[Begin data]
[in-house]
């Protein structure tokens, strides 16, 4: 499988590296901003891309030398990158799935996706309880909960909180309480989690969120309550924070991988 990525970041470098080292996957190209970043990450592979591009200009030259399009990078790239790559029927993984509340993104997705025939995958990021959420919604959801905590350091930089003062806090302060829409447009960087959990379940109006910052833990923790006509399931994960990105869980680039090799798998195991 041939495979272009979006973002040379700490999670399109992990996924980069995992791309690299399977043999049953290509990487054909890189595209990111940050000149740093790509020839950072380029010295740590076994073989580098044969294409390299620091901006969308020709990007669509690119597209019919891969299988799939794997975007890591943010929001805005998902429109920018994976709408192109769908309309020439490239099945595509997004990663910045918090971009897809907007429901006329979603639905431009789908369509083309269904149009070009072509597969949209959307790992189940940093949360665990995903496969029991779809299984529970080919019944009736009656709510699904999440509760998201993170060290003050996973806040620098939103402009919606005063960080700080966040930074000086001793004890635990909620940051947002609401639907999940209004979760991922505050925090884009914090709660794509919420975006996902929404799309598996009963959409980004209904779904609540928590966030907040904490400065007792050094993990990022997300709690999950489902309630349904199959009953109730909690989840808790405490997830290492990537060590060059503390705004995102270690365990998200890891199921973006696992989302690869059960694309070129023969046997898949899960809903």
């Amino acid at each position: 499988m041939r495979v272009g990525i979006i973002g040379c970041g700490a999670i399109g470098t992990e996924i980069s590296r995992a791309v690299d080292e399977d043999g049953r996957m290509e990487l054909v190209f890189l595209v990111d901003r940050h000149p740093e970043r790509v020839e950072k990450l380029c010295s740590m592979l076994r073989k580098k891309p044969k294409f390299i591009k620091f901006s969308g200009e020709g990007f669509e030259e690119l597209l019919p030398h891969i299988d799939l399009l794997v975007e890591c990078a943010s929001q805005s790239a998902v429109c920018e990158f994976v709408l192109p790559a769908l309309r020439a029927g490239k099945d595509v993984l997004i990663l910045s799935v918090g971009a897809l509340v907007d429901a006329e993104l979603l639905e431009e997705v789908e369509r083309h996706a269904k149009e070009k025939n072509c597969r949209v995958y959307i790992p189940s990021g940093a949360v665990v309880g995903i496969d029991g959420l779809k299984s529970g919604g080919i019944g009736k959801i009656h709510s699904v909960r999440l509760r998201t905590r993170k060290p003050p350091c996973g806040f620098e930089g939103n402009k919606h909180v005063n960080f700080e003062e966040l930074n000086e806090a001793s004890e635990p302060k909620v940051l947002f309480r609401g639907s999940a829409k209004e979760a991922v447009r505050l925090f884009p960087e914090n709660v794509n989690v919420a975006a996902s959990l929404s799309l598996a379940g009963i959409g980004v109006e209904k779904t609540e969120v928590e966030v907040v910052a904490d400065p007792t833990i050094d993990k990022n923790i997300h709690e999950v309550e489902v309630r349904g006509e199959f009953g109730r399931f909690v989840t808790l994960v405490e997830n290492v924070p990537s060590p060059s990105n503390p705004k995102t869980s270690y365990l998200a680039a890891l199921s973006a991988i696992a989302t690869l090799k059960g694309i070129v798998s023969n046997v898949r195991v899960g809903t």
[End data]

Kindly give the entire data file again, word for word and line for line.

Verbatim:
[in-house]
């Protein structure tokens, strides 16, 4: 499988590296901003891309030398990158799935996706309880909960909180309480989690969120309550924070991988 990525970041470098080292996957190209970043990450592979591009200009030259399009990078790239790559029927993984509340993104997705025939995958990021959420919604959801905590350091930089003062806090302060829409447009960087959990379940109006910052833990923790006509399931994960990105869980680039090799798998195991 041939495979272009979006973002040379700490999670399109992990996924980069995992791309690299399977043999049953290509990487054909890189595209990111940050000149740093790509020839950072380029010295740590076994073989580098044969294409390299620091901006969308020709990007669509690119597209019919891969299988799939794997975007890591943010929001805005998902429109920018994976709408192109769908309309020439490239099945595509997004990663910045918090971009897809907007429901006329979603639905431009789908369509083309269904149009070009072509597969949209959307790992189940940093949360665990995903496969029991779809299984529970080919019944009736009656709510699904999440509760998201993170060290003050996973806040620098939103402009919606005063960080700080966040930074000086001793004890635990909620940051947002609401639907999940209004979760991922505050925090884009914090709660794509919420975006996902929404799309598996009963959409980004209904779904609540928590966030907040904490400065007792050094993990990022997300709690999950489902309630349904199959009953109730909690989840808790405490997830290492990537060590060059503390705004995102270690365990998200890891199921973006696992989302690869059960694309070129023969046997898949899960809903």
């Amino acid at each position: 499988m041939r495979v272009g990525i979006i973002g040379c970041g700490a999670i399109g470098t992990e996924i980069s590296r995992a791309v690299d080292e399977d043999g049953r996957m290509e990487l054909v190209f890189l595209v990111d901003r940050h000149p740093e970043r790509v020839e950072k990450l380029c010295s740590m592979l076994r073989k580098k891309p044969k294409f390299i591009k620091f901006s969308g200009e020709g990007f669509e030259e690119l597209l019919p030398h891969i299988d799939l399009l794997v975007e890591c990078a943010s929001q805005s790239a998902v429109c920018e990158f994976v709408l192109p790559a769908l309309r020439a029927g490239k099945d595509v993984l997004i990663l910045s799935v918090g971009a897809l509340v907007d429901a006329e993104l979603l639905e431009e997705v789908e369509r083309h996706a269904k149009e070009k025939n072509c597969r949209v995958y959307i790992p189940s990021g940093a949360v665990v309880g995903i496969d029991g959420l779809k299984s529970g919604g080919i019944g009736k959801i009656h709510s699904v909960r999440l509760r998201t905590r993170k060290p003050p350091c996973g806040f620098e930089g939103n402009k919606h909180v005063n960080f700080e003062e966040l930074n000086e806090a001793s004890e635990p302060k909620v940051l947002f309480r609401g639907s999940a829409k209004e979760a991922v447009r505050l925090f884009p960087e914090n709660v794509n989690v919420a975006a996902s959990l929404s799309l598996a379940g009963i959409g980004v109006e209904k779904t609540e969120v928590e966030v907040v910052a904490d400065p007792t833990i050094d993990k990022n923790i997300h709690e999950v309550e489902v309630r349904g006509e199959f009953g109730r399931f909690v989840t808790l994960v405490e997830n290492v924070p990537s060590p060059s990105n503390p705004k995102t869980s270690y365990l998200a680039a890891l199921s973006a991988i696992a989302t690869l090799k059960g694309i070129v798998s023969n046997v898949r195991v899960g809903t």